Sometimes, it’s the simple acts of kindness that usher in the most fundamental change.
Such is the case for Ginger Sprouse, a woman who decided to take some small steps to help a homeless man in Kemah, Texas — acts of goodness that quickly bloomed into something much more profound.
Sprouse, a chef, said she first noticed Victor Hubbard standing on a street corner late last year, noting that she’d drive past him numerous times throughout each day. As time progressed, she started getting worried about the coming winter conditions.
“It really began to concern me and then I talked to a lot of people in the community and a lot of people wondered what was the deal,” Sprouse told KHOU-TV. “I would drive up and he would say ‘How are you doing today? Are you doing okay? Don’t ever let anybody do you wrong.’ Seriously, he always asked about me.”
Sprouse certainly could have simply ignored Hubbard’s plight and continued on her way, but she decided to take action, the Huffington Post reported.
She started visiting Hubbard on her lunch breaks and soon invited him into her home for meals, to shower and to nab clean clothes. Before long, the two struck up a friendship. And while all of that goodness was helpful to Hubbard, it was Sprouse’s decision to start a Facebook page for him that led to a plethora of other kind needs from additional members of the community.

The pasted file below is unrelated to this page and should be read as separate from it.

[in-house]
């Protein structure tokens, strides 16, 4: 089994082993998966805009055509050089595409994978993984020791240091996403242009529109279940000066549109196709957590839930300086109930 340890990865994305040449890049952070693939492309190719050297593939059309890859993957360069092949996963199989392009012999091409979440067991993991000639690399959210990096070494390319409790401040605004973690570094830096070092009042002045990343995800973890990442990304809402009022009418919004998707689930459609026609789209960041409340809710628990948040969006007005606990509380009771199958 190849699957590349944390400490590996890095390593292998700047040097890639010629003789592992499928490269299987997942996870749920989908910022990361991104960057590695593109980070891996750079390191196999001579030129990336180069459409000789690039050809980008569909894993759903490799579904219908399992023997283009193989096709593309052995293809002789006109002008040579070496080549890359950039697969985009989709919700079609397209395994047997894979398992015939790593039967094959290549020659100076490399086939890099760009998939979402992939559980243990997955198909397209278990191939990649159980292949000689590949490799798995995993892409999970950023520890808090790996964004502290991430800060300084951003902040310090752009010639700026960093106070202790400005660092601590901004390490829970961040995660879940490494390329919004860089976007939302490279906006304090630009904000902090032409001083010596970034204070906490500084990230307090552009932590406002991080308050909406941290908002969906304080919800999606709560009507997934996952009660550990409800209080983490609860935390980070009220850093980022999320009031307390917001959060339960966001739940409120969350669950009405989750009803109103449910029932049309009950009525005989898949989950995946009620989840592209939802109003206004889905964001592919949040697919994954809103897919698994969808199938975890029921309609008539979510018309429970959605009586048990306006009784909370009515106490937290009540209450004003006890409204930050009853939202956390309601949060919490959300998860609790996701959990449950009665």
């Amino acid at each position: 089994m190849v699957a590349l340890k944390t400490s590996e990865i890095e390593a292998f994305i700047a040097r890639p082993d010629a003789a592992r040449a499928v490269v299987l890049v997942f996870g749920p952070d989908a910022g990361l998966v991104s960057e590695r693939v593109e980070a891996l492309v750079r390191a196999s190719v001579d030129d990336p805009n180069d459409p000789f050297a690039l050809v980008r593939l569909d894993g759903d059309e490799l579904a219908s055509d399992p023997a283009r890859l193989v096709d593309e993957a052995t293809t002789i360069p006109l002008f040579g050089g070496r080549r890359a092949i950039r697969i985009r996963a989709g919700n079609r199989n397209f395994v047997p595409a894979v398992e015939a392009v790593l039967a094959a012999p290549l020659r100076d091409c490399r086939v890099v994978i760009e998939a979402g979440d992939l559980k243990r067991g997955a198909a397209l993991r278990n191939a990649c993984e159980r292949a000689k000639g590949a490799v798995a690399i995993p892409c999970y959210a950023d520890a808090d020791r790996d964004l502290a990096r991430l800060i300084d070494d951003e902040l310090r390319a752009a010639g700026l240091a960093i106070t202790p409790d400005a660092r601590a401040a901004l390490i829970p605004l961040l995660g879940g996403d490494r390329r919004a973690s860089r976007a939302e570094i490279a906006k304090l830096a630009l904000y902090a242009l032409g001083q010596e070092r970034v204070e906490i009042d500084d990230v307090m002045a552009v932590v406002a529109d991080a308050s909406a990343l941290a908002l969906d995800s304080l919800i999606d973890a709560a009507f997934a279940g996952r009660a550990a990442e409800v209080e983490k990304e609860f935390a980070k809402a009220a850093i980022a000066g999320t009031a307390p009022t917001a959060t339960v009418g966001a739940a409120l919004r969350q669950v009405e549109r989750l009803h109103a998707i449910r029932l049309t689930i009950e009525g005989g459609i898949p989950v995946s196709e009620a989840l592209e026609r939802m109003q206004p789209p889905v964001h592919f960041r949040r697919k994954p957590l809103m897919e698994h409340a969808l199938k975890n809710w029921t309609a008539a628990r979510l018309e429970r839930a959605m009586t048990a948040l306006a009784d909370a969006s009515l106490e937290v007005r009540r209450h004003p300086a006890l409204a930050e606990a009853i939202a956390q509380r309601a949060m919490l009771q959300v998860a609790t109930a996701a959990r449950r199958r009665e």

That page, titled, “This Is Victor,” features photos and videos of Victor, and offers people the chance to help him out in viable ways; the page has already attracted more than 38,000 likes after Sprouse first launched it back in December.
“Victor resides at the corner of El Camino Real and Nasa Road 1 in Webster, Texas,” the description reads. “This is a community of people who care for him!”
The page has led to quite a bit of collaborative help, with one person offering Hubbard a free eye exam, and others offering food, a bike, a phone, clothing and other essentials. The community even rallied to throw a block party for Hubbard to help raise funds for him, as the Huffington Post noted.
And, according to KHOU-TV, Hubbard has even been able to reunite with his mom and uncle as a result of Sprouse’s efforts.
“She came around and she kind of saved me,” he told the outlet of Sprouse. “She helped me. It’s like grace.”
Sprouse has also helped Hubbard by giving him a job and taking him to a mental health professional for treatment; she created a GoFundMe to help pay for these latter expenses, and it has already brought in more than $26,000.
(H/T: Huffington Post)
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